Pokeno, once a small Waikato hamlet just outside Auckland city limits, is now a forest of houses, if not nestling, then sprawling over the once green rolling hills. New housing is evident on both sides of the four-lane motorway which now extends to Hamilton and beyond. I had a trawl through real estate.com and was unable to find much new in Pokeno under $600k. So the early birds have already got their worms and now it is just another suburb of Auckland, a 57 km commute to the city.

Others have absconded to small towns like Te Aroha, Wairoa and Dannevirke, where a decent house and block of land (known as a ‘sixtion’) can be had for less than $150k.

New Zealand has few barriers in the way of investors – until recently there was no capital gains tax (as such) and no inheritance tax. Prime Minister John Keys introduced new measures in last year’s Budget, one of which was a tax payable if the (investment) property was sold within two years of purchase. Keys refused to call this a capital gains tax, saying New Zealand already had one, but the government has to prove “intent” to make a profit.

New Zealand also tightened its foreign investment rules and now requires all foreign buyers to declare a tax identification number from their home country. Kiwis don’t call it negative gearing, but as in Australia, expenses relating to investment housing (depreciation, interest, maintenance etc) can be offset against rental income.

Those who support a continuation of negative gearing in Australia claim that if it was abolished the property market would collapse. The Real Estate Institute of Queensland (REIQ) said 79% of its members and landlord clients believed that investors would abandon the strategy if Labor’s negative gearing changes were brought in. (Labor proposes to restrict negative gearing to new homes and ‘grandfather’ or exempt existing investment houses.)

REIQ Chairman Rob Honeycombe said the findings confirmed that changes to negative gearing would be disastrous for the Queensland property market.

“That will have a crippling effect on house values and on the rental market, where the private rental market plays such a critical role in keeping rents affordable,” he said.Prime Minister Malcolm Turnbull, no doubt sensing the pre-election atmosphere, has declared he will make no changes to negative gearing in next week’s Budget. The estimated 1.5 million people who invest in residential property would be sure to vote for the politician with the least disagreeable tax policy.

Meanwhile, the 25-44 age group, once the heart of the first home buyer cohort, is struggling to save for a deposit, faced by high rents and stiff competition for affordable housing. Assuming they could find a house in Sydney or Auckland for $700,000, it still means they have to save $140,000 for a deposit (about 14 years at $200 a week).

Their plight creates a dilemma for well-intentioned property investors, those who have simply decided that bricks and mortar is the best form of investment. Sure, they get the tax breaks, but they also have to take the investment risk in the first place and then the secondary risk that they might get the tenants from hell. The third risk may be a Pamplona-type charge for the exits if Labor gets up and changes the rules.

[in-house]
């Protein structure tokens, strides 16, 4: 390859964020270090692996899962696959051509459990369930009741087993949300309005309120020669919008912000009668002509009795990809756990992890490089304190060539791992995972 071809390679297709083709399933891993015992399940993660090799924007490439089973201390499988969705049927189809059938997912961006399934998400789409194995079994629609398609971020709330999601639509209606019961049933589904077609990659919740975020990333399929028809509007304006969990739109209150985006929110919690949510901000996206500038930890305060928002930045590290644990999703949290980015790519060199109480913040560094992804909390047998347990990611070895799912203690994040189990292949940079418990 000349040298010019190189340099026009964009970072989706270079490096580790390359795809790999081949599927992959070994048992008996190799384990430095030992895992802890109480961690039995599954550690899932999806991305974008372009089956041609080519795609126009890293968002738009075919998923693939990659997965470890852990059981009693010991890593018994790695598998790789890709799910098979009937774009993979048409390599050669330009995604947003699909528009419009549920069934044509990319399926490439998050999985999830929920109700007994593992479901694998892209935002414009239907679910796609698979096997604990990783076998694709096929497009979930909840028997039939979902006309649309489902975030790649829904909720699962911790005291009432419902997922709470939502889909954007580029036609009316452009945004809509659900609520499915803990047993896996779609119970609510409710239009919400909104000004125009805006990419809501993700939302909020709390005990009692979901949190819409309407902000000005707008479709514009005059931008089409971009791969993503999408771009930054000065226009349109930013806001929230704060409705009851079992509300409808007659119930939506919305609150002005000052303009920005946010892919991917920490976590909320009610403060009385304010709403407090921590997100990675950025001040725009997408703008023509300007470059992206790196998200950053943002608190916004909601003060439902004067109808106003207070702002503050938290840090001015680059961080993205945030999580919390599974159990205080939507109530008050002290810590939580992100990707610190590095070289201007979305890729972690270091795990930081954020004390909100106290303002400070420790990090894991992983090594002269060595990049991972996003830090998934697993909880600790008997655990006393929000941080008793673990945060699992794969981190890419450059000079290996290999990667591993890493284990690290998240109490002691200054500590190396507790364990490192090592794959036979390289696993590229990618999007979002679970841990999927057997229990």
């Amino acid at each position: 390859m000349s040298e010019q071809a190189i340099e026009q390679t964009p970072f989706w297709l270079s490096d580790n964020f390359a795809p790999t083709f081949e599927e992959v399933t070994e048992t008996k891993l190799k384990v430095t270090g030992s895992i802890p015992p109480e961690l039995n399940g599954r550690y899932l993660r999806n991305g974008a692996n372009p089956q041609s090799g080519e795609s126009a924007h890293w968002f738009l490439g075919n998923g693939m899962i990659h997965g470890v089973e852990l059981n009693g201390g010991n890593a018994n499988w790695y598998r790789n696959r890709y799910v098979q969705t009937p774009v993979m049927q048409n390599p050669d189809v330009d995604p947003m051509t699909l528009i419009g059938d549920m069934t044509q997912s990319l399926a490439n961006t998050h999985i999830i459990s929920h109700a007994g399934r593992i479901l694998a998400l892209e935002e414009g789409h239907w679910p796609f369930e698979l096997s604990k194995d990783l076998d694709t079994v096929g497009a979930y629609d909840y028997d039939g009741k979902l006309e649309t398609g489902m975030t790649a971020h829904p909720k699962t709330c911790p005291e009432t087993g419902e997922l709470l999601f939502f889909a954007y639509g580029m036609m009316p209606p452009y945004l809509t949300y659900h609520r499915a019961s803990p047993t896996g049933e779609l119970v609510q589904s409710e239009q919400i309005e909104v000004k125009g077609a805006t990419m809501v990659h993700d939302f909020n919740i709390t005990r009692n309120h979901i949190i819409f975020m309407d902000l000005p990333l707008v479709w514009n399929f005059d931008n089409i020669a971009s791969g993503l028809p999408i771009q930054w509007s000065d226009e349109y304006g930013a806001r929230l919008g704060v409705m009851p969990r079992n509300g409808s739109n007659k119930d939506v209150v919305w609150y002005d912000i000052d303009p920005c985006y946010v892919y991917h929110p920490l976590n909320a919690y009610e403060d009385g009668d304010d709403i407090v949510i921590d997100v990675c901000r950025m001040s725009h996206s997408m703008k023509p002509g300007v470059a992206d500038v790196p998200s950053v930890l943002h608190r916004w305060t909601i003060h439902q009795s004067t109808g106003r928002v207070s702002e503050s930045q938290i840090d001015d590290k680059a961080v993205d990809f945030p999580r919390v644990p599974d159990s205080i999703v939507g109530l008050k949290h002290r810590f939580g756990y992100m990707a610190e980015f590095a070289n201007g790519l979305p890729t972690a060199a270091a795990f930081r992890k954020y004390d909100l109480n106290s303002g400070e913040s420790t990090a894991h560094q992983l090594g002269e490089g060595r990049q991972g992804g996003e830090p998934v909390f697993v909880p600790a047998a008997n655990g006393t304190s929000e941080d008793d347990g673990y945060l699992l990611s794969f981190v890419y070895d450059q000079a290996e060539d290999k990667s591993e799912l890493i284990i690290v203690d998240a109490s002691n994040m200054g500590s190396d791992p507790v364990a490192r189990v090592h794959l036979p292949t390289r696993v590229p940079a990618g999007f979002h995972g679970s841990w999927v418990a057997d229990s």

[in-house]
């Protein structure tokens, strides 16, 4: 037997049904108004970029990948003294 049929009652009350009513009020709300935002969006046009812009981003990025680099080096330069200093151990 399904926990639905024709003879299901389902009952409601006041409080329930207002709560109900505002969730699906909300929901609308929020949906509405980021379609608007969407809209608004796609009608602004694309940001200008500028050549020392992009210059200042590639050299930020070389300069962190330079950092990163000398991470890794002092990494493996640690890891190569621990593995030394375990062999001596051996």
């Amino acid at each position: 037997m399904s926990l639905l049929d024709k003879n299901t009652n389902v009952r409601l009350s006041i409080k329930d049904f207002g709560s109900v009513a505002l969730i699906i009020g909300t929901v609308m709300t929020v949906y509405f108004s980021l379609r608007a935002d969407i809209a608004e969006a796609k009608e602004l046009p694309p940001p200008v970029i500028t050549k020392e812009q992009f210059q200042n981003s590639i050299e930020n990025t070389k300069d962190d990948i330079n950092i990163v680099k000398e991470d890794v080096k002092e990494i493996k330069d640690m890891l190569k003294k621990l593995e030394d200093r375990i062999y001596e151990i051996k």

Part of the solution lies with the 814,000 Australians (2011 estimate), who have paid off their mortgages. Whatever their circumstances, they are the only people who, either by gifting money or using their equity for a loan, can help their adult children buy a house. Waiting for the bubble to burst is another option. Or you could move to Spain…there are apartments in Pamplona priced from 39,000 euros (about $A58,000). Buena suerte con eso

 (Thanks to Laurel (She Who Also Sometimes Writes) for being a splendid substitute when I was abroad )



Goodwill housing

While we’re all getting in the goodwill mood, Australians need to think seriously about this country’s housing problem. There isn’t enough of it to go around and what property is available is often out of the reach of low income households.

 Housing affordability chart

(Percentage of age groups with mortgages: ABS Surveys of Income and Housing)

This is no overnight thing. Tax concessions which favour property investors have led to a big swelling of their ranks – some 1.18 million. First there was negative gearing, re-introduced in 1985, which allows investors to claim rental expenses and interest on housing loans against their income. Second, the 50% capital gains tax exemption which property investors have enjoyed since 1999. Most invest on the expectation of future capital gain, rather than negative gearing benefits.

A 2014 article in The Conversation by Kate Shaw revealed that Australia’s GDP contribution of real estate transactions is the highest in the world – three times higher than in the US. Around one in seven Australian taxpayers owns one or more investment properties. Australia also has one of the highest levels of household debt in the OECD, due to mortgage borrowings.

As recent research on Australia’s rental market has found, those in the lowest 40% of gross income group struggle to meet rental costs and in capital city markets like Sydney or Melbourne pay up to 65% of their income for rental accommodation.

As a rule of thumb, low income earners paying 30% or more of their gross income in rent or mortgage payments are suffering housing stress.